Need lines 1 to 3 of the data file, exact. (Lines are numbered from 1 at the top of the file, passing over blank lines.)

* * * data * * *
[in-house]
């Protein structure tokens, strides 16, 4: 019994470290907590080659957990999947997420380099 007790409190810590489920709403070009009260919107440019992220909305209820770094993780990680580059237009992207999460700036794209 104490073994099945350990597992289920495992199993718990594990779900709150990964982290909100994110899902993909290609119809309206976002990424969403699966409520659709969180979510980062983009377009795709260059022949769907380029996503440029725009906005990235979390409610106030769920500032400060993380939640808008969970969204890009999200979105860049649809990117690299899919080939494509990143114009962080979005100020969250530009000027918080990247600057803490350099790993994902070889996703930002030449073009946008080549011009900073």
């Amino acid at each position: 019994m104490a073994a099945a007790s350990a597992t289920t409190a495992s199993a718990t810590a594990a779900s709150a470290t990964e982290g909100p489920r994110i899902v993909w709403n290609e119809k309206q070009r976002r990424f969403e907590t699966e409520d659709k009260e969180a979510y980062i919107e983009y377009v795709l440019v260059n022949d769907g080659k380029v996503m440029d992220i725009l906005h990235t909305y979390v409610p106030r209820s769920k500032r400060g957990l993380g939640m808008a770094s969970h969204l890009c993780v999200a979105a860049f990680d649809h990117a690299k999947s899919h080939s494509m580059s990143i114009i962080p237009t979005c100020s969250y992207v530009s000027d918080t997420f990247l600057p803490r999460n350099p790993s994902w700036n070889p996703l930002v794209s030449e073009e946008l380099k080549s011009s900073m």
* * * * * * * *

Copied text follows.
[in-house]
């Protein structure tokens, strides 16, 4: 019994470290907590080659957990999947997420380099 007790409190810590489920709403070009009260919107440019992220909305209820770094993780990680580059237009992207999460700036794209 104490073994099945350990597992289920495992199993718990594990779900709150990964982290909100994110899902993909290609119809309206976002990424969403699966409520659709969180979510980062983009377009795709260059022949769907380029996503440029725009906005990235979390409610106030769920500032400060993380939640808008969970969204890009999200979105860049649809990117690299899919080939494509990143114009962080979005100020969250530009000027918080990247600057803490350099790993994902070889996703930002030449073009946008080549011009900073």
């Amino acid at each position: 019994m104490a073994a099945a007790s350990a597992t289920t409190a495992s199993a718990t810590a594990a779900s709150a470290t990964e982290g909100p489920r994110i899902v993909w709403n290609e119809k309206q070009r976002r990424f969403e907590t699966e409520d659709k009260e969180a979510y980062i919107e983009y377009v795709l440019v260059n022949d769907g080659k380029v996503m440029d992220i725009l906005h990235t909305y979390v409610p106030r209820s769920k500032r400060g957990l993380g939640m808008a770094s969970h969204l890009c993780v999200a979105a860049f990680d649809h990117a690299k999947s899919h080939s494509m580059s990143i114009i962080p237009t979005c100020s969250y992207v530009s000027d918080t997420f990247l600057p803490r999460n350099p790993s994902w700036n070889p996703l930002v794209s030449e073009e946008l380099k080549s011009s900073m």